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... that [[feline hyperthyroidism]] can cause a cat's heart to grow in size and become more fragile?
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... that [[Cat Hyperthyroidism]] can cause a cat's heart to grow in size and become more fragile?
... that nearly ninety percent of cases of canine hypothyroidism are triggered by an immune disorder that causes the dog's immune system to attack its own thyroid gland?
... that nearly ninety percent of cases of canine hypothyroidism are triggered by an immune disorder that causes the dog's immune system to attack its own thyroid gland?

Revision as of 16:25, July 6, 2007

Welcome to the PetHealth.PetWellbeing.com Wiki brought to you by PetWellbeing.com
Keeping Your Pets Healthy
2,577 articles in English

Please Contribute to our Pet Health Wiki...

Our mission is to create the most comprehensive pet health resource available. Together we can build something to be proud of. So start sharing your knowledge today. This website is built by and for pet lovers (that’s me and you). If you see a discrepancy, please fix it, if you feel like we are missing an article, please create it. Even if you don’t have all the information, please do your best and hopefully overtime we can build something of real value that everybody can use.

How should you use the wiki? Follow one of the links below to read specific articles or use our search box (top right) to look for something. If you see an error, please click edit and fix it. If you can't find an article please create it. And thanks in advance for using this site responsibly.


Looking for a specific pet health issue? Check here first, we may already have the information you need:

Dog Health Articles

Cat Health Articles

Did you know...

... that Cat Hyperthyroidism can cause a cat's heart to grow in size and become more fragile?

... that nearly ninety percent of cases of canine hypothyroidism are triggered by an immune disorder that causes the dog's immune system to attack its own thyroid gland?

... that cat ear mites can lead to deafness and even death by causing bacterial and yeast infections that are capable of rupturing a cat's eardrums and spreading to the animal's brain?

... that one of the most classic signs of canine liver disease is jaundice, which causes the dog's eyes, skin, and gums to turn yellow?

... that cats with white on their noses and ears tend to be more susceptible to a type of feline cancer known as squamous cell carcinoma?

... that canine Cushing's Disease is also known as hyperadrenocorticism and often causes symmetrical hair loss?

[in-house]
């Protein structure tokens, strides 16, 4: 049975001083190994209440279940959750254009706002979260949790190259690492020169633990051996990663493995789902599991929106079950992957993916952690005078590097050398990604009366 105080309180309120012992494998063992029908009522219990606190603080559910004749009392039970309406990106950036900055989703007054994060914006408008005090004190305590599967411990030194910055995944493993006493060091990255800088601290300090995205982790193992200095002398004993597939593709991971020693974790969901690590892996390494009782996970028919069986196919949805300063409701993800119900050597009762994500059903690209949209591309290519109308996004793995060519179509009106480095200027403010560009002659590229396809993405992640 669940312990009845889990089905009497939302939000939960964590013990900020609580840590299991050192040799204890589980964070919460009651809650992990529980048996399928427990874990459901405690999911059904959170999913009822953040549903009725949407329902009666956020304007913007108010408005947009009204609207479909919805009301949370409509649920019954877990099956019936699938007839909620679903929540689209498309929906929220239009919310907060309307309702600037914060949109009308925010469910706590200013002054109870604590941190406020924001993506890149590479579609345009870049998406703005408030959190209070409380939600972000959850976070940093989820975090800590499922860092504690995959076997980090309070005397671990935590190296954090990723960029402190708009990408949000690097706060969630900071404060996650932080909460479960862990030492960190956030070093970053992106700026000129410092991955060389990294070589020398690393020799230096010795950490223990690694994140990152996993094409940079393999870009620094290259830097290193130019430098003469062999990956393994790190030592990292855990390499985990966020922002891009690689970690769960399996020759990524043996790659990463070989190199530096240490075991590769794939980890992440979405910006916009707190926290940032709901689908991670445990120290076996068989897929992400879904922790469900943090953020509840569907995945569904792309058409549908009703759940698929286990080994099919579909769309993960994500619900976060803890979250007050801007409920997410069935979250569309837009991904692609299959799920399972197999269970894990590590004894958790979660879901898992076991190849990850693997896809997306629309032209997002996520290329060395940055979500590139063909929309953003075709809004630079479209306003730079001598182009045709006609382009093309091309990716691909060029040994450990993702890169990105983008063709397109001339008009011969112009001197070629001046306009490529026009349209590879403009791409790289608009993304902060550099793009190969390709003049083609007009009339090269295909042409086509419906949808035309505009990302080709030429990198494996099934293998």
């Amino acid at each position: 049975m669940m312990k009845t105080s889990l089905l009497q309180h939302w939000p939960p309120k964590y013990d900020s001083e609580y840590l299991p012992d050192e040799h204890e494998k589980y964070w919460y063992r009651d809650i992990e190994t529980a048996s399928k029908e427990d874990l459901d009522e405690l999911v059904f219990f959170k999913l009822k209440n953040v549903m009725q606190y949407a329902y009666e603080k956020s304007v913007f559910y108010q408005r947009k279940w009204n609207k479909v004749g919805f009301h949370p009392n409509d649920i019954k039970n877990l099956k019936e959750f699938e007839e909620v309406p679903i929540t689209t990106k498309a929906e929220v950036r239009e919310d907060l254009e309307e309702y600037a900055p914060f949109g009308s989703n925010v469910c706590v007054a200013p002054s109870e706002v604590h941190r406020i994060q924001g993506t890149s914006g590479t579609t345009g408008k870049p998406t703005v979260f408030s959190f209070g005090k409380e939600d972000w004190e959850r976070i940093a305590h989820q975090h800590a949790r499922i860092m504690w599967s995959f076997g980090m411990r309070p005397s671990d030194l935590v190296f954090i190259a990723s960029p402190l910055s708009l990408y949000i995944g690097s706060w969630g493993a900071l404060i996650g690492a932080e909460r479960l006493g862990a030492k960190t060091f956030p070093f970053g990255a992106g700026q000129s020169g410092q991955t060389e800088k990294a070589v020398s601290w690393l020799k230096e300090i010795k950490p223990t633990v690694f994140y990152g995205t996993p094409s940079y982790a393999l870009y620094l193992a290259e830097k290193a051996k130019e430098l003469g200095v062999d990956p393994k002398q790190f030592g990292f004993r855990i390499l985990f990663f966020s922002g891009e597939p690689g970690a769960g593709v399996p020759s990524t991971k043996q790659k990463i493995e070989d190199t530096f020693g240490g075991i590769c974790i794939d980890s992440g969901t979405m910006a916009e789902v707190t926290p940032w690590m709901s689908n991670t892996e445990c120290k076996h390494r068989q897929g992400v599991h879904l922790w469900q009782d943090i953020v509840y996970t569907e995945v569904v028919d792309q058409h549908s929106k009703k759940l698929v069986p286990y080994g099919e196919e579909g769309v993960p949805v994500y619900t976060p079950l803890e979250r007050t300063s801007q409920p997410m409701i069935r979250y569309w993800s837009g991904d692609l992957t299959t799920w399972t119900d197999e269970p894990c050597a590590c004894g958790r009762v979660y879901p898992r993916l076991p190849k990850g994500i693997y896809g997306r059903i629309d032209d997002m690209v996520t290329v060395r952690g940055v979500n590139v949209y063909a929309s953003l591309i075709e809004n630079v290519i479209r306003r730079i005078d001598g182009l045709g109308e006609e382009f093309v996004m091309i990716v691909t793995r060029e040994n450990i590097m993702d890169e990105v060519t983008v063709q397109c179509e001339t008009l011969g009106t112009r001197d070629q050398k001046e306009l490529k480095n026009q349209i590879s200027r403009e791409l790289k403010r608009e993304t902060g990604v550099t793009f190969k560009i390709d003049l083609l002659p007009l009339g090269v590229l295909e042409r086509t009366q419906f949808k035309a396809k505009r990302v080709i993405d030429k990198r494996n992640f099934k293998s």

... that feline kidney disease typically does not become noticeable until approximately two-thirds of the cat's normal kidney function has been lost?

... that a common cause of dog aggression is improper socialization and when the problem is not dealt with by a qualified individual, the aggression will likely only become worse?

... that feline arthritis is often not as noticeable as canine arthritis, as cats are very good at compensating for the lameness caused by this disease?

... that dog hip dysplasia is the world's most common cause of canine arthritis and most often affects larger breeds of dogs such as German Shepherds and Golden Retrievers?

... that cat worms live inside a feline's intestines, stealing nutrients from the cat and causing intestinal damage?

... that dog hip dysplasia is the world's most common cause of canine arthritis and most often affects larger breeds of dogs such as German Shepherds and Golden Retrievers?

... that male cats tend to suffer from feline diabetes more often than female cats, and obesity also increases an animal's risk of developing this disease?

... that dogs with canine epilepsy most frequently experience seizures at night or while they are resting?

... that feline heart disease is often referred to as cardiomyopathy and can be caused by a deficiency of taurine, an essential amino acid?

... that dog bad breath is also referred to as canine halitosis and can be a sign of a serious medical problem such as a bacterial infection or oral tumor?

... that dogs that swim are more prone to developing ear infections, and wax buildup and vigorous ear cleaning can also increase a dog's risk of such infections?

... that dog worms can be deadly if left untreated because they can cause a dangerous obstruction in the dog's intestines?

... that canine cognitive dysfunction affects dogs in a manner very similar to how Alzheimer's affects humans, and can even make a dog unable to recognize its family members?

... that dog parvovirus is an extremely contagious viral disease that can cause death within just forty-eight to seventy-two hours of the onset of symptoms?

... that common forms of canine cancer include oropharyngeal cancer, a type of mouth cancer, and osteosarcoma, a type of bone cancer?

Cat Ear Mites did you know...

Feline ear mites can cause deafness and even death. These tiny, spider-like insects infect a cat's ears, causing bacterial and yeast infections that are capable of rupturing a cat's eardrum and spreading to the feline's brain. Even when cats don't suffer from such severe consequences of an ear mite infection, they still experience significant discomfort. Ear mites cause extreme irritation by moving around inside the cat's ears and because mite saliva contains very irritating components. Two of the most classical symptoms of an ear mite infection are head shaking and a dark discharge from the ears that resembles coffee grounds. These pesky insects are easily transmitted from one cat to another and can even be picked up from the surrounding environment. Kittens are the most susceptible to ear mite infections, as cats tend to build up a resistance to these insects throughout the course of their lives.


Read more about Ear Mites


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